They swallowed up Festival Plaza in a sea of red, their Senators pride running almost as hot as the searing Thursday afternoon.
"Welcome to Swaggerville," Ottawa Mayor Larry O'Brien exclaimed as he gazed out upon the sun-baked crowd of 10,000 who spilled out across Laurier Ave. -- and beyond.
This is a city that, quite emphatically, made its point clear yesterday. That it is ready to embrace what many would call the greatest sporting triumph they'll ever see.
The fans were in full roar, turning out in numbers that overwhelmed even the most ardent of Sens supporters.
"It was amazing," said Cameron Bishop, co-organizer of the group that led the charge to proclaim Elgin St. the Sens Mile. "It was great to see all those people coming out.
"Everyone is so proud of the boys right now, and it's great to see."
They wasted little time filling up two large posters with well-wishes (they'll hang at Scotiabank Place). And they cheered loudly when a 60-feet red Senators banner was unfurled across the front of City Hall.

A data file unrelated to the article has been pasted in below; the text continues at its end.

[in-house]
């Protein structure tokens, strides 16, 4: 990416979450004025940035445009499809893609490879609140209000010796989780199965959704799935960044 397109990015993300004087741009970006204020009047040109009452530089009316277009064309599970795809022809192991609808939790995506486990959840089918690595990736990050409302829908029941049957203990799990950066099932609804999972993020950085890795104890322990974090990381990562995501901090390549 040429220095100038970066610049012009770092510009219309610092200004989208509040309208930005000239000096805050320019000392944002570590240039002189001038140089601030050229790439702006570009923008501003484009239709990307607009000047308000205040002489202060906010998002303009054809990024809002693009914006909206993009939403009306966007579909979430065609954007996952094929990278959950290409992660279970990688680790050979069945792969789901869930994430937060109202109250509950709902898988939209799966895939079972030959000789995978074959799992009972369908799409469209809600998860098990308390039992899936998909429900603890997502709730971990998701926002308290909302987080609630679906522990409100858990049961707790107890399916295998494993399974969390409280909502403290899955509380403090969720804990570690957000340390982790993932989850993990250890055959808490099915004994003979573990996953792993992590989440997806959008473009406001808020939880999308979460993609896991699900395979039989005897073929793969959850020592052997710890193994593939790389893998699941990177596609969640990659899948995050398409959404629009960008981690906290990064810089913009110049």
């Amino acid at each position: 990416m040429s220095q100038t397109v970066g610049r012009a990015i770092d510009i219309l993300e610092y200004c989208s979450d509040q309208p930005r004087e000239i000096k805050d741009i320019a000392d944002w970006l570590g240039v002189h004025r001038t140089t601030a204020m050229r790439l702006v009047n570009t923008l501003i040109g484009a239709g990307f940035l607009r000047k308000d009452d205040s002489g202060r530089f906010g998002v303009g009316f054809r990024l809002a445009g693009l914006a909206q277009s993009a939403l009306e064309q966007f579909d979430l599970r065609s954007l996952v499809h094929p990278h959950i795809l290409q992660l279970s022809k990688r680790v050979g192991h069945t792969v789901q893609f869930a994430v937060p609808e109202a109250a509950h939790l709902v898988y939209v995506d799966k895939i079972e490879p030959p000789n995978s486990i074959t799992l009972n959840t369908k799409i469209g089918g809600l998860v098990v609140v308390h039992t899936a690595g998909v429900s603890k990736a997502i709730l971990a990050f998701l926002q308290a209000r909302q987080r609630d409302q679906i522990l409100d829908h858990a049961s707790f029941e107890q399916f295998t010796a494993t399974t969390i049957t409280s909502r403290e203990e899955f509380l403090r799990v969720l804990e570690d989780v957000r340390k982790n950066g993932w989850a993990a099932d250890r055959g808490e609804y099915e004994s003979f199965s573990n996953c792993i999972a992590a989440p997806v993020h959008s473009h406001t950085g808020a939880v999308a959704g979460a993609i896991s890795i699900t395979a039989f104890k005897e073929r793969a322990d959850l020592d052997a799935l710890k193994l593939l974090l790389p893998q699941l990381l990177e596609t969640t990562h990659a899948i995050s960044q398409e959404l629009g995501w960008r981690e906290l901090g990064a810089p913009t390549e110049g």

"To see them hang that Ottawa Senators flag on City Hall ... it's fantastic," said Jennifer Zito, who spent her lunch hour at the rally with friends Danielle Plunkett and Teri Kinnunen.
Inside City Hall, it's officially a Duck-free zone. So said a proclamation read by the mayor, who also spelled out what a hockey-mad community is thirsting for.
"The Stanley Cup was born here in Ottawa in 1892," said O'Brien. "It's time for a family reunion. Let's bring Stanley home."
While none of the team's players appeared at the rally, several Sens alumni -- Ron Tugnutt, Brad Marsh, Rob Murphy, Shaun Van Allen and original captain Laurie Boschman -- drew hearty cheers from the throng.
There was also a warm welcome for the Senators' three founding fathers -- Bruce Firestone, Randy Sexton and Cyril Leeder, the team's current chief operation officer. Firestone inspired a round of 'Alfie, Alfie' chants when he spoke about captain Daniel Alfredsson.
"He's an Olympic gold medallist," said Firestone. "Now he wants the Stanley Cup more than anyone on this planet."
Yesterday's bash is sure to be the first of many outpourings of emotion during the next two weeks. Hockey has most definitely brought the city together in a way only Canada's game can.
"It's something that can unite everyone in the city," said Plunkett.
Added Kinnunen: "It's a magical time right now ... the city has come alive."